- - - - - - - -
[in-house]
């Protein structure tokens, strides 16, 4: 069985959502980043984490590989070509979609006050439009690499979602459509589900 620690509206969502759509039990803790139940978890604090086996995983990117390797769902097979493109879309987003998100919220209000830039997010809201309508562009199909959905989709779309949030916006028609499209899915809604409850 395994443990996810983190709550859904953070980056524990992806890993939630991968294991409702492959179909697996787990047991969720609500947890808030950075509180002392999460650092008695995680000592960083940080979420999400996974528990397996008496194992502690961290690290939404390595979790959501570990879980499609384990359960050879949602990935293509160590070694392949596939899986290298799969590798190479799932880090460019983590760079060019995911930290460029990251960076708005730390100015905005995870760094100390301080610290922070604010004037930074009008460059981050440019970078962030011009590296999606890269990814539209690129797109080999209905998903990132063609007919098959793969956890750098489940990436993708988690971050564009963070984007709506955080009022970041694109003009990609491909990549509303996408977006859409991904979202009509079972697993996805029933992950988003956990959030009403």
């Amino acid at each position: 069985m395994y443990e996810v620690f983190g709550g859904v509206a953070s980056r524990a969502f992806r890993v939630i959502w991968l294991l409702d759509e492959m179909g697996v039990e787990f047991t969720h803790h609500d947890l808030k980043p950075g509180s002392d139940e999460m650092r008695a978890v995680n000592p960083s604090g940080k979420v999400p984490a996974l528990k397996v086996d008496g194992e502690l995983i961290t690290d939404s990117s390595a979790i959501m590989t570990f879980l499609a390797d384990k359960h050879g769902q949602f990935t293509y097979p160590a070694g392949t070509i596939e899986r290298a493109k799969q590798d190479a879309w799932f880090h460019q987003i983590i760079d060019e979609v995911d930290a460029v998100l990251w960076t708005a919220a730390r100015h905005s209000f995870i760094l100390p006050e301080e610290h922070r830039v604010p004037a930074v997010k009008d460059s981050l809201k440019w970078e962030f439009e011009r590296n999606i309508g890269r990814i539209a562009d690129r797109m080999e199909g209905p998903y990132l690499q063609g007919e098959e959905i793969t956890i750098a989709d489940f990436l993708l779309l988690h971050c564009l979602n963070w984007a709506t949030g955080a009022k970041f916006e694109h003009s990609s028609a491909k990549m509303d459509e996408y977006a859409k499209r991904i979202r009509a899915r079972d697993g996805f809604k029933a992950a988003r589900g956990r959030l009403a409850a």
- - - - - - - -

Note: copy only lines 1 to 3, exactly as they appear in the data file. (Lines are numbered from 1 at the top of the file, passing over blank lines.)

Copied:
[in-house]
């Protein structure tokens, strides 16, 4: 069985959502980043984490590989070509979609006050439009690499979602459509589900 620690509206969502759509039990803790139940978890604090086996995983990117390797769902097979493109879309987003998100919220209000830039997010809201309508562009199909959905989709779309949030916006028609499209899915809604409850 395994443990996810983190709550859904953070980056524990992806890993939630991968294991409702492959179909697996787990047991969720609500947890808030950075509180002392999460650092008695995680000592960083940080979420999400996974528990397996008496194992502690961290690290939404390595979790959501570990879980499609384990359960050879949602990935293509160590070694392949596939899986290298799969590798190479799932880090460019983590760079060019995911930290460029990251960076708005730390100015905005995870760094100390301080610290922070604010004037930074009008460059981050440019970078962030011009590296999606890269990814539209690129797109080999209905998903990132063609007919098959793969956890750098489940990436993708988690971050564009963070984007709506955080009022970041694109003009990609491909990549509303996408977006859409991904979202009509079972697993996805029933992950988003956990959030009403």
């Amino acid at each position: 069985m395994y443990e996810v620690f983190g709550g859904v509206a953070s980056r524990a969502f992806r890993v939630i959502w991968l294991l409702d759509e492959m179909g697996v039990e787990f047991t969720h803790h609500d947890l808030k980043p950075g509180s002392d139940e999460m650092r008695a978890v995680n000592p960083s604090g940080k979420v999400p984490a996974l528990k397996v086996d008496g194992e502690l995983i961290t690290d939404s990117s390595a979790i959501m590989t570990f879980l499609a390797d384990k359960h050879g769902q949602f990935t293509y097979p160590a070694g392949t070509i596939e899986r290298a493109k799969q590798d190479a879309w799932f880090h460019q987003i983590i760079d060019e979609v995911d930290a460029v998100l990251w960076t708005a919220a730390r100015h905005s209000f995870i760094l100390p006050e301080e610290h922070r830039v604010p004037a930074v997010k009008d460059s981050l809201k440019w970078e962030f439009e011009r590296n999606i309508g890269r990814i539209a562009d690129r797109m080999e199909g209905p998903y990132l690499q063609g007919e098959e959905i793969t956890i750098a989709d489940f990436l993708l779309l988690h971050c564009l979602n963070w984007a709506t949030g955080a009022k970041f916006e694109h003009s990609s028609a491909k990549m509303d459509e996408y977006a859409k499209r991904i979202r009509a899915r079972d697993g996805f809604k029933a992950a988003r589900g956990r959030l009403a409850a």